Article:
A deeper look at the controversy over converts who criticize the pope

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Catholic University of America student Isaiah Burroughs leads a discussion on the Washington campus with members of the Rite of Christian Initiation of Adults group he helped guide. (CNS/Chaz Muth)

There are very few things in this life more gratifying to a columnist than to pen a sentence that ignites a controversy.

When I linked to a video of a debate between Austen Ivereigh of Catholic Voices and Matthew Schmitz of First Things, I had no intention of starting a controversy.

In that video, Mr. Schmitz accuses Pope Francis of "building his program of supposed reform at the expense not only of the church but also at the expense of its most vulnerable members, children who have been orphaned by the culture of divorce and remarriage that was left to us by the 1960s and the baby boomers."

In America, the divorce rate began to tick up in the 1950s, but never mind. When he said this papacy represents "a revenge of the past," I threw up my hands. Like Ivereigh, I find Schmitz's claims "ridiculous." And so, in linking to the video I voiced the additional complaint that I am tired of converts (Schmitz, Rusty Reno, Ross Douthat, among others) standing in judgment of the pope of the church they have just joined. In fact, my actual sentence was: "I am so tired of converts telling us that the pope is not Catholic."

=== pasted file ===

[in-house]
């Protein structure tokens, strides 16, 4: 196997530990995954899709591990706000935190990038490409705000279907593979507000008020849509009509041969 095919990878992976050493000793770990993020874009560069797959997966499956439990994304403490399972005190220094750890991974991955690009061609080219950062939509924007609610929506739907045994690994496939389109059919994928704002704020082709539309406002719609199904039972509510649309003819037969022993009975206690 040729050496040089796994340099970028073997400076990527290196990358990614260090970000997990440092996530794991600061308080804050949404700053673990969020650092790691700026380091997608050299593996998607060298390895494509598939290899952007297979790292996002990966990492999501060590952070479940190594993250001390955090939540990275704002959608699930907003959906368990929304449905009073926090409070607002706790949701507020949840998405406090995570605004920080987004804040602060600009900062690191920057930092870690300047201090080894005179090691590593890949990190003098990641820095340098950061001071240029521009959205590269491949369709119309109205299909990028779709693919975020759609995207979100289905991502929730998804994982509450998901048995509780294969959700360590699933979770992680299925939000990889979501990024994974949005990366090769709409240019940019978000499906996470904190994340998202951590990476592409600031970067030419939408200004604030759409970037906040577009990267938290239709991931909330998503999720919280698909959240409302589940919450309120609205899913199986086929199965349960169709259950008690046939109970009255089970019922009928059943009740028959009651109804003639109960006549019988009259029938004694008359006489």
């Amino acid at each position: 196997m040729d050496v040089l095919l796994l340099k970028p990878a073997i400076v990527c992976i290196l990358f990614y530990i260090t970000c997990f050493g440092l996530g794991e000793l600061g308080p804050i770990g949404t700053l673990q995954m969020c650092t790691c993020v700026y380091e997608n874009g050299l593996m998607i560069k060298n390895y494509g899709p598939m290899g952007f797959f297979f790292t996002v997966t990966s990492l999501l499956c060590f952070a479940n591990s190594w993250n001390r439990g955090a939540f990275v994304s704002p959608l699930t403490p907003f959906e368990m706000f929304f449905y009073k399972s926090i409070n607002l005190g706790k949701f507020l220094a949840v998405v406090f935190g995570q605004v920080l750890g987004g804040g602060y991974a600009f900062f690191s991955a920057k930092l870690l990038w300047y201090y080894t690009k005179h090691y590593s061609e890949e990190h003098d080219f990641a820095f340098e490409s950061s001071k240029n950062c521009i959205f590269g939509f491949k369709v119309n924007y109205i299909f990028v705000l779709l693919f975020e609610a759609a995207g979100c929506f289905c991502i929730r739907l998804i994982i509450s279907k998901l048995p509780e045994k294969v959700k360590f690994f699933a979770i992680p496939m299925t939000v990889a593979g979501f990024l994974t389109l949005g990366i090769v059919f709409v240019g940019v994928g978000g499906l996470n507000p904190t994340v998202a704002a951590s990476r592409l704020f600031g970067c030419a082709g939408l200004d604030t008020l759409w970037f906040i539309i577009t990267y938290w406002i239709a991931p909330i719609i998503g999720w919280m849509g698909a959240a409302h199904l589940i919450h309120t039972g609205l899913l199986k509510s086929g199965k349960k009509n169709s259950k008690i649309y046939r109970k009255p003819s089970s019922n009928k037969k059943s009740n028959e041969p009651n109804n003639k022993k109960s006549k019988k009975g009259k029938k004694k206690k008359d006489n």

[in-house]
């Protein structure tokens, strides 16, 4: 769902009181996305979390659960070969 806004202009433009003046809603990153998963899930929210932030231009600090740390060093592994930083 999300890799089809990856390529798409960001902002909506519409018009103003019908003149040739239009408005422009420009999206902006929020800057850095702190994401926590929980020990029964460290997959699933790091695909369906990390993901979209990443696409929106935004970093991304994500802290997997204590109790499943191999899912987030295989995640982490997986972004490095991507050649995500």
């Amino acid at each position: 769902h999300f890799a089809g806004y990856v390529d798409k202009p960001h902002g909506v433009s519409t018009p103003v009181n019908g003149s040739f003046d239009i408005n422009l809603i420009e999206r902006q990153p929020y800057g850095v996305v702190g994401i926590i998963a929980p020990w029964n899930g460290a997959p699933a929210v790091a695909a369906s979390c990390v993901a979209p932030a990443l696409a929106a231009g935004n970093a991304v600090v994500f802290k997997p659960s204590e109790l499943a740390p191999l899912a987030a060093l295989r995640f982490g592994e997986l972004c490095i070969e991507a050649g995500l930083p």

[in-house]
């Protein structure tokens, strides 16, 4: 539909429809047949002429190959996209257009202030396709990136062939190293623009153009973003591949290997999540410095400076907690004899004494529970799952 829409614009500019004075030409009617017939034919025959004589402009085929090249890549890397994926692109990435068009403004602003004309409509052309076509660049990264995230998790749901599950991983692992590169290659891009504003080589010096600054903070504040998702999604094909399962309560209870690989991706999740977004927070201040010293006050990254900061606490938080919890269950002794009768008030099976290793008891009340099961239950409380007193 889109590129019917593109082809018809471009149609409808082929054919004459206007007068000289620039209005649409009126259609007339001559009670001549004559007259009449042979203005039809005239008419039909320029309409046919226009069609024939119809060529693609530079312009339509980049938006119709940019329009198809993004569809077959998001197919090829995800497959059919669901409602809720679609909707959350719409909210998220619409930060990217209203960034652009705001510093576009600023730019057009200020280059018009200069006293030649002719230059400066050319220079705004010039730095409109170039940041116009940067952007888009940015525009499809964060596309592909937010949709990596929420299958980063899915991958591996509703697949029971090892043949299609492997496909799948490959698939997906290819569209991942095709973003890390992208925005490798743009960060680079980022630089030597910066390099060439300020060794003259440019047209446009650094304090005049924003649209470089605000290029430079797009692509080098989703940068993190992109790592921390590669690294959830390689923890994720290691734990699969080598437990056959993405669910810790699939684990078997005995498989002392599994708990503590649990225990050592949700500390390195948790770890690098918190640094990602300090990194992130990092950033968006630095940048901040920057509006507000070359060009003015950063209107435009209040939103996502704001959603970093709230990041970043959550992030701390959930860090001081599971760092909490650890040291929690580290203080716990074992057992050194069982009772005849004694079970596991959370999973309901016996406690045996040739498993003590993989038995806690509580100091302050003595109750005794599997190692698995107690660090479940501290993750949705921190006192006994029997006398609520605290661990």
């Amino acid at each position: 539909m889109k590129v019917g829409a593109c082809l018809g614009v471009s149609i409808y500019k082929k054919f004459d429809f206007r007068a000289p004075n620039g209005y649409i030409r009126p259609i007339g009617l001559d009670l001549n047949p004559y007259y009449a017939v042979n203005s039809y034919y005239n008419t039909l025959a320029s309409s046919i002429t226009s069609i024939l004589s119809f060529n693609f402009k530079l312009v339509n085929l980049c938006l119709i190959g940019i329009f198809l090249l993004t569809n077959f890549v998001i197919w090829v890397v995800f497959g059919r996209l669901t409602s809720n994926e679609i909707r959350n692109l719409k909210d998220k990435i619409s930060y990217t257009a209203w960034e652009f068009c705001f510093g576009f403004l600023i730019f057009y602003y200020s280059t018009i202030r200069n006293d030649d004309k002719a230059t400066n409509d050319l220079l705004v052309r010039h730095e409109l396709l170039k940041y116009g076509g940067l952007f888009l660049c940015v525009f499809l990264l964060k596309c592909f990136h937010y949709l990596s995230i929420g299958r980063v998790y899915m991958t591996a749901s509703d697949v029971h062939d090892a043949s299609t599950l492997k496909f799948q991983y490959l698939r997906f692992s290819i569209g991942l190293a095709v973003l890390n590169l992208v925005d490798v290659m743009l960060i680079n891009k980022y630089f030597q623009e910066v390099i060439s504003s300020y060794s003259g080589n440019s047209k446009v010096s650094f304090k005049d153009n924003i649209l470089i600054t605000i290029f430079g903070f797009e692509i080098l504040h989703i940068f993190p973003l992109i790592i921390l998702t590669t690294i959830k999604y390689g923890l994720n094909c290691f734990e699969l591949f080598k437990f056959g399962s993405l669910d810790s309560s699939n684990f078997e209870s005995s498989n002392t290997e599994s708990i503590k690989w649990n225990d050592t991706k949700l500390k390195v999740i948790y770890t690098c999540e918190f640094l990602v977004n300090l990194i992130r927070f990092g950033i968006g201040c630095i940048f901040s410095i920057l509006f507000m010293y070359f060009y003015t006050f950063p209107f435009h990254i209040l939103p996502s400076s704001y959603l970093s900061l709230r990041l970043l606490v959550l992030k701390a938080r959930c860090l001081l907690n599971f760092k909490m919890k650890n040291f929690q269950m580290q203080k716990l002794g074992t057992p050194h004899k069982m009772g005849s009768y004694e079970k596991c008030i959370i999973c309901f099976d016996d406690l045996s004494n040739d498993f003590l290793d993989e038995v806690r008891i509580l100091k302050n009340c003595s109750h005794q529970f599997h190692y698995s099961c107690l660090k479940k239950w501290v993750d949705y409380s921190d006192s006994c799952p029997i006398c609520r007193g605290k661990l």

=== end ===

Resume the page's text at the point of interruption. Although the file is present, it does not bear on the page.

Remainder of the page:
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Then all hell broke out on the Twitterverse. I was accused of attacking converts per se, when anyone can discern by the context of my remark that I was writing only about converts who denounce the pope. Mr. Schmitz complained he did not actually say "the pope was not Catholic," but he said the pope indulged the antinomian heresy, and, as I am sure he learned in convert class, heresy places one outside the church. He also is the literary editor of a magazine that recently published an article that began: " 'Is the pope Catholic?' used to be an answer, not a question."

The controversy has now produced two thoughtful commentaries to which I should like to call attention. At Commonweal, Massimo Faggioli brings his acute theologian's eye to the differences between cradle Catholics he has met here in the U.S. and converts. He also looks at how the current crop of converts, since Vatican II, enter the church at a time of "crisis of Catholic ecclesiology" and how their entry touches on ways all Catholics understand differences between the pre-Vatican II era and the post-Vatican era. It is, like all of Faggioli's contributions, incisive and of more substantial theological depth than I can bring to this or any subject. A tip of the biretta to him.

Austen Ivereigh, who endured Schmitz's rude interruptions in the interview, wrote at Crux:

Winters wasn't being sniffy about converts either, but simply pointing out the — let's just call it, for the time being, incongruity — of those who join the Catholic Church in a blaze of Damascene fervor later announcing noisily, after a new pope is elected, that the pope is not doing what they believe popes should do.

Incongruity. It is a morally neutral word, which is both its advantage and its weakness.